Tale of a Vandal Pen Repairer: Namiki Inset Nib

If I were a collector, engraved silver fountain pens would be among those I’d acquire. Engravings certainly reflect the tastes and styles of their eras. If an engraving is personal, the pen reflects something about the original owner. All tell a story; some obvious and some lost in time.


moonlit water
turtle’s plume
quiet… swish

The Namiki Sterling Turtle is one of the sidekicks to my core group of writing pens. Great for letters, notes, or for when my outfit needs a little, uh, dressing up.

My Namiki Sterling Turtle
My Namiki Sterling Turtle

When a fountain pen retailer was closing out his online retail store, he sold his remaining stock of Namiki Sterling nibs. It’s not common to find spare nib sections for the Namiki sterling pens, and so I bought a broad nib of yellow-gold. A rhodium nib section wasn’t a choice.

Now I’ve two Namiki nib sections: the original fine nib that came with the pen, and the broad nib. That nib has been modified ever so finely into a custom italic by Deb Kinney, nibmeister extraordinaire.

Namiki Sterling Nibs, Fine and Broad
Namiki Sterling Nibs, Fine and Broad

Because Pilot/Namiki imprints a date of production on their nibs, it’s easy to see that the two nibs were made four years apart. Cool, ay? The rhodium 18K fine nib was made in March 2011. The yellow-gold 18K broad was made in September 2007. I don’t know if age is important in this tale, but it’s of interest.

From the outset, using the broad nib would leave my fingers inky. At the tail end of the inset nib, ink was kind of pooling. Thus, touching the nib’s tail marked my fingers with ink. Try as I might to keep my fingers from the tail, inevitably I’d touch it. A wee bit of an annoyance, ay?

A Sterling’s inset nib doesn’t always eek ink, yet sometimes one will do so. The original fine nib of my Sterling Turtle hasn’t eeked ink at all.

Pondering how to cope with this inky problem, there were obvious options: contact the retailer to see if he might do something, or contact Namiki directly for a fix or exchange. Remembering someone had posted a fix for this Sterling inset nib inkiness, what else was a vandal pen repairer to do? Fix it herself.

It is only through failure and through experiment that we learn and grow. —Isaac Stern

Not everyone will want to attempt this kind of fix. It can be scary, especially on an expensive fountain pen. Sometimes I fix things knowing that if I screw it up badly, someone with greater skill can usually fix my vandalizing for a price.

Often DIY even succeeds. Especially when the path’s already been paved by others. In fact, a few years ago hari137,  a kind fellow on FPN, detailed his method for the fix. The instructions, along with his successes and failures, are very nicely outlined in a post here:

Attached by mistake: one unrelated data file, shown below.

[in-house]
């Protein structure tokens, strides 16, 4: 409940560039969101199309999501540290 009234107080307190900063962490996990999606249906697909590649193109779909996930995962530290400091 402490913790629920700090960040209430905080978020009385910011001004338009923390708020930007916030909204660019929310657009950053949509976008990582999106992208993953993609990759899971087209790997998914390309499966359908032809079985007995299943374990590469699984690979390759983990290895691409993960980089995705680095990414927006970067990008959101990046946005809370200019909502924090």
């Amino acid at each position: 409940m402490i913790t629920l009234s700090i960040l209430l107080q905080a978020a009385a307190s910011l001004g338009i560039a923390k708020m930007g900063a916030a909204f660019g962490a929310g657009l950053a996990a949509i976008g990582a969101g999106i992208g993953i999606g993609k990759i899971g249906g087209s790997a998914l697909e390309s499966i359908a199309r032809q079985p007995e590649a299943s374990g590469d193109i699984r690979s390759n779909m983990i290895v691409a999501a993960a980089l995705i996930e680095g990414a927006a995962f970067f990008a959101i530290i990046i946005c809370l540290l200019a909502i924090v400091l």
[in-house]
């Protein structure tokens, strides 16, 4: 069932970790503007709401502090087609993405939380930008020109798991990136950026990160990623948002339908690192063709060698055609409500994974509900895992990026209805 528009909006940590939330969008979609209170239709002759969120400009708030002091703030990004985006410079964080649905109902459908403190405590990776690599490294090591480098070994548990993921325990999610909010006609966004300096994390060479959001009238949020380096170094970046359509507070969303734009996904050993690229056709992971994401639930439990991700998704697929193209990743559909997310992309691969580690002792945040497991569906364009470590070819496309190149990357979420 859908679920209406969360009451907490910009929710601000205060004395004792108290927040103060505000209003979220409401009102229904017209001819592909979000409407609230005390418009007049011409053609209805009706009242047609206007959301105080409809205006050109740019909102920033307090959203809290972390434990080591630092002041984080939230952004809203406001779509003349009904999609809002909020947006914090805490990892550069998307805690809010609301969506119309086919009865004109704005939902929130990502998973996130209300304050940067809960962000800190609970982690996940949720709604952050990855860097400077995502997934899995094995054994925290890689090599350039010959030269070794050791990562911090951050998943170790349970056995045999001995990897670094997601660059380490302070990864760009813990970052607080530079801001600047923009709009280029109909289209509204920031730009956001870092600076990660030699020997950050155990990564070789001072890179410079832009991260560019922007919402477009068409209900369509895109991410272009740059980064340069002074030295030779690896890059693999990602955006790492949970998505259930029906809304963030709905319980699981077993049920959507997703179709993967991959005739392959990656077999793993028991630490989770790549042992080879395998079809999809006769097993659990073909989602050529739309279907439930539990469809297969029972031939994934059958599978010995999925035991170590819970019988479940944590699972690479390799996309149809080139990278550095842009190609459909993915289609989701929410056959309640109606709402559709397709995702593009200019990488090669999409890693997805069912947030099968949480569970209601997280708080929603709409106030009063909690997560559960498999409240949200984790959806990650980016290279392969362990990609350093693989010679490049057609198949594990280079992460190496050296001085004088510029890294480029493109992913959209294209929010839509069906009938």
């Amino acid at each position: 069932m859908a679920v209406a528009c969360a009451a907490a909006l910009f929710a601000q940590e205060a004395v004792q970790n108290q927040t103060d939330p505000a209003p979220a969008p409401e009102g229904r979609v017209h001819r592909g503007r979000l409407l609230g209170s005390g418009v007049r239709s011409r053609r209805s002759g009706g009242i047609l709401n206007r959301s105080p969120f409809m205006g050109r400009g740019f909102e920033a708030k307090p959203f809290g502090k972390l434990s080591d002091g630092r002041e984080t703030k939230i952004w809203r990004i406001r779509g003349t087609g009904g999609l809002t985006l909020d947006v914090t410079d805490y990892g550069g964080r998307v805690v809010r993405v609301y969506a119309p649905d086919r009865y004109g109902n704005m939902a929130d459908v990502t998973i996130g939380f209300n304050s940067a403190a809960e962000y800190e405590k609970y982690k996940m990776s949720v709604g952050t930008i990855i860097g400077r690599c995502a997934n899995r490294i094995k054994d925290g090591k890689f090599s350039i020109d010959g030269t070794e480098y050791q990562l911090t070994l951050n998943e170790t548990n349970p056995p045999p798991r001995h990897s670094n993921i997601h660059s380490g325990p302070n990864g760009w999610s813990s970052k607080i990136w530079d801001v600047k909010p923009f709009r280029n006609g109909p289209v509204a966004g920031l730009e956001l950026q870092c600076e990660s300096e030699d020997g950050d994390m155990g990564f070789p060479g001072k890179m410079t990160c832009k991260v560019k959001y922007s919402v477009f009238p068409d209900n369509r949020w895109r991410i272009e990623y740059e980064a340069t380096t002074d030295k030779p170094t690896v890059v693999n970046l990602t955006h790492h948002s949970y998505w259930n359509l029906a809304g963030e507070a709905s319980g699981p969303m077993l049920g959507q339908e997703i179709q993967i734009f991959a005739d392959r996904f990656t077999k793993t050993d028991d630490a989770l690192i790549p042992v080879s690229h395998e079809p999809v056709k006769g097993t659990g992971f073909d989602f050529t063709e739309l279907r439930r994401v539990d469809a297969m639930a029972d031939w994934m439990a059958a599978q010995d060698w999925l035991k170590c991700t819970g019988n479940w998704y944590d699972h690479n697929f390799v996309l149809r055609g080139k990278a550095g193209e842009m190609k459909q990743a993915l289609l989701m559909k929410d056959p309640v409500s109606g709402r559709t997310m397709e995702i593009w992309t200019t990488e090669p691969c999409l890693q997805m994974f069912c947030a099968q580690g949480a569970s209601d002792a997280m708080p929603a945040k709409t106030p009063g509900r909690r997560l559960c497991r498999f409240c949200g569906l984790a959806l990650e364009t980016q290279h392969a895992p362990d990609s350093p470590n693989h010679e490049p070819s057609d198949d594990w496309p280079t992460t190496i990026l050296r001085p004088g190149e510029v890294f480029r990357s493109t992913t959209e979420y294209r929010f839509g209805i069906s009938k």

Inset Nib on the Namiki Sterling – Removing and Re-Sealing
—2011 Dec, hari137, FPN thread

And, if at first you don’t succeed… well, you should know that I had to perform this repair twice.

The first repair held for a couple of years. Then, the nib tail began exhibiting ink again. Finally, one day when uncapping the Sterling Turtle, the nib came completely off the section. Bummer.

I’m not at all sure why my first attempt failed. Did I fail to mix the epoxy correctly? Was it crappy epoxy to begin with? Did timidity in applying the epoxy play a part? Dunno.

Diving back into the aforementioned thread, I decided to undertake the task again. The inset nib needed saving. After all, the nib had been reground by Deb.

beloved Kinney .6mm CI
beloved Kinney .6mm CI

Several folks on FPN recommended a two-part resin epoxy made by DevCon. I made efforts to find that particular brand. Fortunately, a local retail store had it in stock.

I used a thumbnail to scrape off the older epoxy remnants left on the exposed section. Cleaned the nib up, too.

In applying the epoxy, the single most biggest caution is that the epoxy must not touch the feed or the slit in the nib. Otherwise, you’re screwed, right? A feed filled with epoxy ain’t gonna flow ink.

Although don’t is a word to use ever so sparingly:

  • Don’t substitute something else for the two-part resin epoxy.
  • Don’t remove the feed. That’s right, leave it be. Why mess with that perfection?

This time around, I applied the epoxy more generously. I used a thicker layer, and wiped the excess off with a wet cloth.

The FPN user recommended cure time for the epoxy was 24 hours. It was 48 hours before I inked up my pen. I was a little nervous, ay?

I haven’t provided a step by step description on how to tackle the nib tail inky finger debacle because hari137’s already done that for you.

If you want to attempt this fix on your own Namiki Sterling, please read the entire original thread for all the details. Take the time, ay? Patience is the vandal repairer’s best friend.

The story of hari137’s experience came to the rescue. Thanks, good fellow!

For your enjoyment, a few more photos below.

Brass shim used to remove nib:

From 2013: using brass shim to remove nib
From 2013: using brass shim to remove nib

You can see on the nib, how the ink made it’s way down to the tail end:

from 2013

Some two years later… it all falls apart:

from 2015

New epoxy holding:

2015: nib back in place with new epoxy
2015: nib back in place with new epoxy

Back to writing:

so far so good
so far so good
Edison Hakumin Mina, Namiki Sterling
Edison Hakumin Mina, Namiki Sterling
Edison Hakumin Mina, Namiki Sterling
Edison Hakumin Mina, Namiki Sterling

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